Health Network Sues Promo Distributor for $1.2M Over Alleged Undelivered and Counterfeit N95 Masks
Kettering Health Network is suing a Fully Promoted franchisee for more than $1.2 million after the company allegedly failed to deliver masks Kettering ordered last spring, and then finally delivered counterfeit N95 masks in December.
According to the Dayton Daily News, Kettering Health filed the lawsuit on May 3 against Jade Designs LLC, dba Fully Promoted, and manager Jennifer Snyder.
Last spring, as the COVID-19 pandemic swept the U.S. and put a strain on health care systems, Kettering experienced a shortage of N95 masks. This was a common issue at the time, as supply struggled to meet demand and prices skyrocketed.
Kettering was looking to purchase masks for nine of its hospitals across Ohio: Fort Hamilton, Grandview, Greene, Kettering Behavioral, Kettering Medical, Soin, Southview, Sycamore and Troy.
In March 2020, just as shutdowns and mask mandates among the public began, Kettering reportedly asked Jade Designs about buying 30,000 N95 masks. This was reportedly the first time Kettering had done business with the distributor.
According to Court Documents, Jade Designs responded on March 19, 2020, saying that it had the “official word on N95 masks,” and Kettering proceeded to wire $86,7000 a few days later with the expectation that masks would arrive in about two weeks. Kettering claims in the lawsuit that the masks never arrived.
After that initial order, Kettering again went to Jade Designs about buying an additional 300,000 N95 masks, which the distributor said it could fulfill in partial shipments by the end of April. Kettering agreed, and sent an additional $1.08 million.
From there, Kettering claims that the distributor employed “a months-long campaign of stall and delay tactics,” citing issues with transportation and getting in contact with the supposed manufacturers, 3M and Honeywell.
The two companies went back and forth throughout the summer. In August, Kettering had enough and went elsewhere for N95 masks, and told Jade Designs it wanted a full refund. Kettering alleged in the lawsuit that it only got a partial refund, and is still waiting on a remaining $46,700 of the initial purchase amount.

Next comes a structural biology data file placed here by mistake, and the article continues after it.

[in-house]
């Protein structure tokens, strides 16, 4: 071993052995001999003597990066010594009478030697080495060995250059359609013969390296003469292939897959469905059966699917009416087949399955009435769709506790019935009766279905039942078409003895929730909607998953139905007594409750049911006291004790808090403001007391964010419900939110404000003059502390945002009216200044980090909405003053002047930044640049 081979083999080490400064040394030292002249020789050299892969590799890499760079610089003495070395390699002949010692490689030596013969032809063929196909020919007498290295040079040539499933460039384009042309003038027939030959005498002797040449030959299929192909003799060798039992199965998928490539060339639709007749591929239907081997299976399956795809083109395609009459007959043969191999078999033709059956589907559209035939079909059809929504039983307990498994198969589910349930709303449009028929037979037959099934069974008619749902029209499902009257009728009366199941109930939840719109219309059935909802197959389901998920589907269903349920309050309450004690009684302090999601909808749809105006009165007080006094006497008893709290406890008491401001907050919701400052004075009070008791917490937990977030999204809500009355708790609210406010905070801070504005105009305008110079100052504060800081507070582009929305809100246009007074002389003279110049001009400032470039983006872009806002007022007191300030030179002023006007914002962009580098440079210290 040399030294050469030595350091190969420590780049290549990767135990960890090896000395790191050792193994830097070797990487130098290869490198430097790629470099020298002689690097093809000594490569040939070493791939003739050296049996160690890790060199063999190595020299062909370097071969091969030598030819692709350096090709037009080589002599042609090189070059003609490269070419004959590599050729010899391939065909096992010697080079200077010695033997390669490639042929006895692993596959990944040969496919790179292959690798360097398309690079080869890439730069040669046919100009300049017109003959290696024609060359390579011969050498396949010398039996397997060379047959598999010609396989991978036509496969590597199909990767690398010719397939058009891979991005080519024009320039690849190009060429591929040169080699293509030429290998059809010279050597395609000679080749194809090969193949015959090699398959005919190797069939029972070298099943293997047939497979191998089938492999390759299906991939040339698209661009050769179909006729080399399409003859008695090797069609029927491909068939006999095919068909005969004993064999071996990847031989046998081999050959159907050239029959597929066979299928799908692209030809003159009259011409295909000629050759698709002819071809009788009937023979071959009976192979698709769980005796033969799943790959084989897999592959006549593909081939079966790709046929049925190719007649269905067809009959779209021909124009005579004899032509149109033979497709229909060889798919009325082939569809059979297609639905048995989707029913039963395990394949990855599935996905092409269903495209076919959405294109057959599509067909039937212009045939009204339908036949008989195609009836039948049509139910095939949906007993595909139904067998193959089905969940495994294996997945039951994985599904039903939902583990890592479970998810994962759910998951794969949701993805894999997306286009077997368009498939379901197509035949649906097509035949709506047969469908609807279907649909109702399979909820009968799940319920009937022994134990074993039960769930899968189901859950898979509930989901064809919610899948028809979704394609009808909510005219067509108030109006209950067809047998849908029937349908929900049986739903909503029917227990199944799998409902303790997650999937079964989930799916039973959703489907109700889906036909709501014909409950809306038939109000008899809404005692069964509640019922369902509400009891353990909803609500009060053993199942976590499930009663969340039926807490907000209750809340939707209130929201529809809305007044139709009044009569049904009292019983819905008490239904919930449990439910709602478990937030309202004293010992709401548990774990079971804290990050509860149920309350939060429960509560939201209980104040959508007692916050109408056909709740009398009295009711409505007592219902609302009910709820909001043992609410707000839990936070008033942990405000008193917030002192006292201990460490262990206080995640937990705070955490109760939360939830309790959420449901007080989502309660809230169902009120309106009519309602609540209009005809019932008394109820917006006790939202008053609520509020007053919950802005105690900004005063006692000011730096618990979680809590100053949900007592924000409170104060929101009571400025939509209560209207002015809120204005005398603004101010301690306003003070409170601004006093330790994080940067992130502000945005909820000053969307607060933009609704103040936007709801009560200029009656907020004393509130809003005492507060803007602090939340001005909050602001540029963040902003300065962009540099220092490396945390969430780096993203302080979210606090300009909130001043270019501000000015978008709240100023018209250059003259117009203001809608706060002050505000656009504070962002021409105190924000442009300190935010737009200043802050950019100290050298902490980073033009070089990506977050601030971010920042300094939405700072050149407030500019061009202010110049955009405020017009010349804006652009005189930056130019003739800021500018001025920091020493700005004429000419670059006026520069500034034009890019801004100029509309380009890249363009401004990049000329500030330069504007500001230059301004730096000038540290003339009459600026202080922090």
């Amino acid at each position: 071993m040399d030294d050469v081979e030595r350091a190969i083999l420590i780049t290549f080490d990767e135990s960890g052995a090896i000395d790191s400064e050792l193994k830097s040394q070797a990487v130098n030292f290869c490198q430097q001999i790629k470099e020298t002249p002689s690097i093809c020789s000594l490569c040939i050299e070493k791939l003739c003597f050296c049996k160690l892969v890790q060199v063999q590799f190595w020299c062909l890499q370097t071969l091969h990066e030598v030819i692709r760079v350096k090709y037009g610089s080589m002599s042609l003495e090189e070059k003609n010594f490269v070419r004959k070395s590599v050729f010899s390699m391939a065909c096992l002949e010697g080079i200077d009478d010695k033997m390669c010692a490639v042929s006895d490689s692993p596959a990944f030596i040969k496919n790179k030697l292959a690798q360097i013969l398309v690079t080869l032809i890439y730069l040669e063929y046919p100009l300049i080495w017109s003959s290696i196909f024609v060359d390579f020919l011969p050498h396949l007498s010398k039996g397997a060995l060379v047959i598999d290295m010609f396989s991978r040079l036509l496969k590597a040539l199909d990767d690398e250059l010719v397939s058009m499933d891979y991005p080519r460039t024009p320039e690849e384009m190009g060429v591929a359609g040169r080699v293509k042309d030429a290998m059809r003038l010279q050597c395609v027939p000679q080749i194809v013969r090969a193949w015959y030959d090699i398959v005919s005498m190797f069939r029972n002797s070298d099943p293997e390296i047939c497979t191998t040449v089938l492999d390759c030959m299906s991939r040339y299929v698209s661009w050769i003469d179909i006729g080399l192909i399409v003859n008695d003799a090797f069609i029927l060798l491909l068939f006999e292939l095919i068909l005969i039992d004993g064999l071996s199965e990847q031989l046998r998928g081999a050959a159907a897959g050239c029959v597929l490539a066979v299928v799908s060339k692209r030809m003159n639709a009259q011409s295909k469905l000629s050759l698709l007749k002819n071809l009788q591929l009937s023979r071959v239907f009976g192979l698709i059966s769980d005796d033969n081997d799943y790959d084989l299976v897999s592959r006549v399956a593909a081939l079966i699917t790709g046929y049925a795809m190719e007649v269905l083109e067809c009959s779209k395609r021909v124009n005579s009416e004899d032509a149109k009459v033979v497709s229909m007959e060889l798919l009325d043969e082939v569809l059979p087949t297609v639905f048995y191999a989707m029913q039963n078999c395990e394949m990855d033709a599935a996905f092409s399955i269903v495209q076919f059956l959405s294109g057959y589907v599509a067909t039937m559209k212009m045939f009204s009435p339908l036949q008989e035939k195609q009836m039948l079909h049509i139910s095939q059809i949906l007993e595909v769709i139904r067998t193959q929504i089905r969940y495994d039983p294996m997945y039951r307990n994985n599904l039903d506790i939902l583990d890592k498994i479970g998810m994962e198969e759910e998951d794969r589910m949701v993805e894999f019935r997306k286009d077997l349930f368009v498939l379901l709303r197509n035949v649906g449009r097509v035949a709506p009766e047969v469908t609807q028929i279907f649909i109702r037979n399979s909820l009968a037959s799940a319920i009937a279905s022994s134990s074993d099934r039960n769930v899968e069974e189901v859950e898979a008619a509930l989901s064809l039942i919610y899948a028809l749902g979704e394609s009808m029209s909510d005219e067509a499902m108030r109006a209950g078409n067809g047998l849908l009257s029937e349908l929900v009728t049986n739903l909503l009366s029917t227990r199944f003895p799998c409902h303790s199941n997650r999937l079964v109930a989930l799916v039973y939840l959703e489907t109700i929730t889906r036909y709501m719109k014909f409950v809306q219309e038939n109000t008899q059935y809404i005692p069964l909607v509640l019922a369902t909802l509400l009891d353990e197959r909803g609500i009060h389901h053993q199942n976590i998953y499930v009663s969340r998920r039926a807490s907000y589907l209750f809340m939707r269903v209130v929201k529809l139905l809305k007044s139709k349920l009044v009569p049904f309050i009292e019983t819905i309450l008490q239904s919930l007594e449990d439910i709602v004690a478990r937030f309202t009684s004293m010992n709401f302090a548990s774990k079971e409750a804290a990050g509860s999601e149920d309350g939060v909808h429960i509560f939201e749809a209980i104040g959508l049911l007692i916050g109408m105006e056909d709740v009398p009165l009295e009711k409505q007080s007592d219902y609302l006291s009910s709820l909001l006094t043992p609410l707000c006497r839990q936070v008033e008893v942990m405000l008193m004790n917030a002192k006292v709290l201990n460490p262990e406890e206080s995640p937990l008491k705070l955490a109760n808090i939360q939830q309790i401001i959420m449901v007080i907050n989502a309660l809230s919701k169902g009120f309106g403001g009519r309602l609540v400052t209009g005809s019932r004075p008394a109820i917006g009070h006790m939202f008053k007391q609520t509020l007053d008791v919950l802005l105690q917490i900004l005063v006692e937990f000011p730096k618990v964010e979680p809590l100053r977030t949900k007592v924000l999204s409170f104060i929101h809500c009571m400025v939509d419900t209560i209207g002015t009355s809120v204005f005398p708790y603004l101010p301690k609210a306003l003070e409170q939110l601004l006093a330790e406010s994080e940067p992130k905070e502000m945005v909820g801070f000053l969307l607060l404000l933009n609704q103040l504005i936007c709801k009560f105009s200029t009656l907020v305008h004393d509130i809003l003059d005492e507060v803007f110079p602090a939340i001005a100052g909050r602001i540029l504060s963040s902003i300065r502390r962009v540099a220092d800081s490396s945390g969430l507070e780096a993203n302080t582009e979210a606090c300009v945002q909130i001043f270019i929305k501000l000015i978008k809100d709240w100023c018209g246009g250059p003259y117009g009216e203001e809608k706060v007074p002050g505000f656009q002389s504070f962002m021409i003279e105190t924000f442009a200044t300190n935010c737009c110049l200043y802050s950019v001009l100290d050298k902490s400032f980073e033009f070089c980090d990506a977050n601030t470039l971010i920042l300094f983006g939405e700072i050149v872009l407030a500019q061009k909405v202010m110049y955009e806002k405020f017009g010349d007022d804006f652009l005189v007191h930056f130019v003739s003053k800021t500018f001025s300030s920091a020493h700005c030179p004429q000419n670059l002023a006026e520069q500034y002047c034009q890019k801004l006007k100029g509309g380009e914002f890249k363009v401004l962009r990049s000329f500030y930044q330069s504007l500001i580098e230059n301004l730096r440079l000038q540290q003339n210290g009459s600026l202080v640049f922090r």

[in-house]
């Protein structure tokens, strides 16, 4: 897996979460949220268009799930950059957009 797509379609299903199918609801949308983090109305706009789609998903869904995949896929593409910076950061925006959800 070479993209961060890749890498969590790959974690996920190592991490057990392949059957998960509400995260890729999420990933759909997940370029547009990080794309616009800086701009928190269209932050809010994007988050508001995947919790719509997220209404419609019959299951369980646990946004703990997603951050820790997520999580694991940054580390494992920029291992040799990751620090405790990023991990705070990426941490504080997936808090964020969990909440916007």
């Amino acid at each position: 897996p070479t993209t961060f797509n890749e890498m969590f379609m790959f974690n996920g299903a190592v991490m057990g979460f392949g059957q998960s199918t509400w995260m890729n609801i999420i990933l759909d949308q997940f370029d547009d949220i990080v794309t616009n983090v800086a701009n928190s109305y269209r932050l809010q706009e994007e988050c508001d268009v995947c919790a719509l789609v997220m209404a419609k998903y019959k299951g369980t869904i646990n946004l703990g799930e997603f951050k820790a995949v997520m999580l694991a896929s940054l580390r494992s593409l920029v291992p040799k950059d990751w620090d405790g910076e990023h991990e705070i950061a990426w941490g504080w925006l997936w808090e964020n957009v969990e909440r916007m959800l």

Jade Designs came back to Kettering, claiming that it now had 3M N95 masks in the U.S., which could be shipped to Kettering in a matter of days. Once the second wave hit the U.S. in late 2020, Kettering was again in need of PPE for employees, so it went back to the Fully Promoted franchisee, believing that it was finally able to secure what it promised.
Kettering contacted the distributor in December 2020, and ended up placing an order for 300,000 masks for $1.19 million.
Once the masks arrived, Kettering employees had concerns that the masks were counterfeit, which would pose an enormous risk to health care workers if they did not adequately filter particles as intended. One employee reportedly had an allergic reaction to the mask. Kettering then traced the shipment lot number to a site listed in a 3M counterfeit warning. After contacting 3M about it, 3M called Jade Designs “suspicious,” and confirmed later that the product Kettering received was counterfeit.
Kettering again demanded a refund, and noted that the fit tests cost $20,000.
“Despite clear confirmation from 3M that the masks are counterfeit, Fully Promoted continues to insist that the masks could somehow still be legitimate and refuses to refund KHN until Fully Promoted has the opportunity to resell these counterfeit masks to unsuspecting third-parties,” Kettering said, according to the Dayton Daily News. “KHN has refused to be a part of Fully Promoted’s scheme to double-down on its fraud and sell these masks to yet another unsuspecting victim.”
Unfortunately, this isn’t a new tale anymore. The unprecedented demand for masks presented opportunities for fraud. There have been multiple cases of people posing as distributors affiliated with companies like 3M, and the Dayton Daily News reported that from March 2020 through March 31, 2021, U.S. customs has seized more than 34.6 million counterfeit masks.
This also highlights the perilous situation many distributors found themselves in early in the pandemic, where even those with good intentions had difficulty securing stock and fulfilling large orders of medical-grade PPE.